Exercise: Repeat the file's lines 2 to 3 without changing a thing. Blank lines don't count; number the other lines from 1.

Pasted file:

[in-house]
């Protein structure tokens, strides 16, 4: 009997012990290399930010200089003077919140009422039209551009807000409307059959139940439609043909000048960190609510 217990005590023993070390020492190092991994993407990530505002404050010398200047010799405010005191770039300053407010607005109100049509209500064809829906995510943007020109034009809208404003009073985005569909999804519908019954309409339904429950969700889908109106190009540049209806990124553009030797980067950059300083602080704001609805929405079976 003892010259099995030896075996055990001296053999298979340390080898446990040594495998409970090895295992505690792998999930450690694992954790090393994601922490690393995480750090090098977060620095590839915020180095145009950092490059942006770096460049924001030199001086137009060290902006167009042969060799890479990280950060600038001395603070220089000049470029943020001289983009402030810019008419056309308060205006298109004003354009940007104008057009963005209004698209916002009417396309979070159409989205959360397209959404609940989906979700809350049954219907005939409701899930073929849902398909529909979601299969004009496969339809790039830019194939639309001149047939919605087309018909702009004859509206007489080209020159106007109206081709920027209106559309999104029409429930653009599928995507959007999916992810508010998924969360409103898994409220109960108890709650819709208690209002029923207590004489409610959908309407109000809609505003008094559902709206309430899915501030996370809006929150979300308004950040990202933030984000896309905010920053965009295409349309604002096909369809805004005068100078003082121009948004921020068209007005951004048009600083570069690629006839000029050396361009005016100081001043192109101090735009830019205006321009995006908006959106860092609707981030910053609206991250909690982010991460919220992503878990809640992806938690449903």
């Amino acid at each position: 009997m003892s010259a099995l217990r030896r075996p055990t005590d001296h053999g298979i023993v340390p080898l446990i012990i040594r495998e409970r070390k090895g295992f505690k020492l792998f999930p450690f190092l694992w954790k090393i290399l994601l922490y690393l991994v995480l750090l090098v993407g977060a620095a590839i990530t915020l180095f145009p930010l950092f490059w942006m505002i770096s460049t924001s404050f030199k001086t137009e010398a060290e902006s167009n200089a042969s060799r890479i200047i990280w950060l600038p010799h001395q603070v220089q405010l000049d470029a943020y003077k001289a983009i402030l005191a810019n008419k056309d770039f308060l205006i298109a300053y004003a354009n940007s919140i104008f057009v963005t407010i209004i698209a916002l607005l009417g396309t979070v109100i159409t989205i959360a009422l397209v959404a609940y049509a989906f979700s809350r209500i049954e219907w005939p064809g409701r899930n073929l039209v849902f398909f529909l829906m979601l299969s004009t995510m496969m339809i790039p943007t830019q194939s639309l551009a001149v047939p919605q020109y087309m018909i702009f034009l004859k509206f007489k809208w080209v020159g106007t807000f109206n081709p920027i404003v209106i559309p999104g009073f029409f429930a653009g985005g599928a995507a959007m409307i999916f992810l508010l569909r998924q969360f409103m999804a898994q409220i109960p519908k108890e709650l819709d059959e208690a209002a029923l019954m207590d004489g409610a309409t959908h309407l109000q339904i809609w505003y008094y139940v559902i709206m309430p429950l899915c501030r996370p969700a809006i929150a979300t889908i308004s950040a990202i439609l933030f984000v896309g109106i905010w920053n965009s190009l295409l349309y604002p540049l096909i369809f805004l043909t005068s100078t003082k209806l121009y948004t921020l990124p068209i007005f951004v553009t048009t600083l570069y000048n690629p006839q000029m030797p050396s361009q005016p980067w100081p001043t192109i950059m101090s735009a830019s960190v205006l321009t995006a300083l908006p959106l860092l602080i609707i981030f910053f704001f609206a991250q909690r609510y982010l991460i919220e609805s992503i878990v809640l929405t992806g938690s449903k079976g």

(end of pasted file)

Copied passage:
């Protein structure tokens, strides 16, 4: 009997012990290399930010200089003077919140009422039209551009807000409307059959139940439609043909000048960190609510 217990005590023993070390020492190092991994993407990530505002404050010398200047010799405010005191770039300053407010607005109100049509209500064809829906995510943007020109034009809208404003009073985005569909999804519908019954309409339904429950969700889908109106190009540049209806990124553009030797980067950059300083602080704001609805929405079976 003892010259099995030896075996055990001296053999298979340390080898446990040594495998409970090895295992505690792998999930450690694992954790090393994601922490690393995480750090090098977060620095590839915020180095145009950092490059942006770096460049924001030199001086137009060290902006167009042969060799890479990280950060600038001395603070220089000049470029943020001289983009402030810019008419056309308060205006298109004003354009940007104008057009963005209004698209916002009417396309979070159409989205959360397209959404609940989906979700809350049954219907005939409701899930073929849902398909529909979601299969004009496969339809790039830019194939639309001149047939919605087309018909702009004859509206007489080209020159106007109206081709920027209106559309999104029409429930653009599928995507959007999916992810508010998924969360409103898994409220109960108890709650819709208690209002029923207590004489409610959908309407109000809609505003008094559902709206309430899915501030996370809006929150979300308004950040990202933030984000896309905010920053965009295409349309604002096909369809805004005068100078003082121009948004921020068209007005951004048009600083570069690629006839000029050396361009005016100081001043192109101090735009830019205006321009995006908006959106860092609707981030910053609206991250909690982010991460919220992503878990809640992806938690449903």
């Amino acid at each position: 009997m003892s010259a099995l217990r030896r075996p055990t005590d001296h053999g298979i023993v340390p080898l446990i012990i040594r495998e409970r070390k090895g295992f505690k020492l792998f999930p450690f190092l694992w954790k090393i290399l994601l922490y690393l991994v995480l750090l090098v993407g977060a620095a590839i990530t915020l180095f145009p930010l950092f490059w942006m505002i770096s460049t924001s404050f030199k001086t137009e010398a060290e902006s167009n200089a042969s060799r890479i200047i990280w950060l600038p010799h001395q603070v220089q405010l000049d470029a943020y003077k001289a983009i402030l005191a810019n008419k056309d770039f308060l205006i298109a300053y004003a354009n940007s919140i104008f057009v963005t407010i209004i698209a916002l607005l009417g396309t979070v109100i159409t989205i959360a009422l397209v959404a609940y049509a989906f979700s809350r209500i049954e219907w005939p064809g409701r899930n073929l039209v849902f398909f529909l829906m979601l299969s004009t995510m496969m339809i790039p943007t830019q194939s639309l551009a001149v047939p919605q020109y087309m018909i702009f034009l004859k509206f007489k809208w080209v020159g106007t807000f109206n081709p920027i404003v209106i559309p999104g009073f029409f429930a653009g985005g599928a995507a959007m409307i999916f992810l508010l569909r998924q969360f409103m999804a898994q409220i109960p519908k108890e709650l819709d059959e208690a209002a029923l019954m207590d004489g409610a309409t959908h309407l109000q339904i809609w505003y008094y139940v559902i709206m309430p429950l899915c501030r996370p969700a809006i929150a979300t889908i308004s950040a990202i439609l933030f984000v896309g109106i905010w920053n965009s190009l295409l349309y604002p540049l096909i369809f805004l043909t005068s100078t003082k209806l121009y948004t921020l990124p068209i007005f951004v553009t048009t600083l570069y000048n690629p006839q000029m030797p050396s361009q005016p980067w100081p001043t192109i950059m101090s735009a830019s960190v205006l321009t995006a300083l908006p959106l860092l602080i609707i981030f910053f704001f609206a991250q909690r609510y982010l991460i919220e609805s992503i878990v809640l929405t992806g938690s449903k079976g």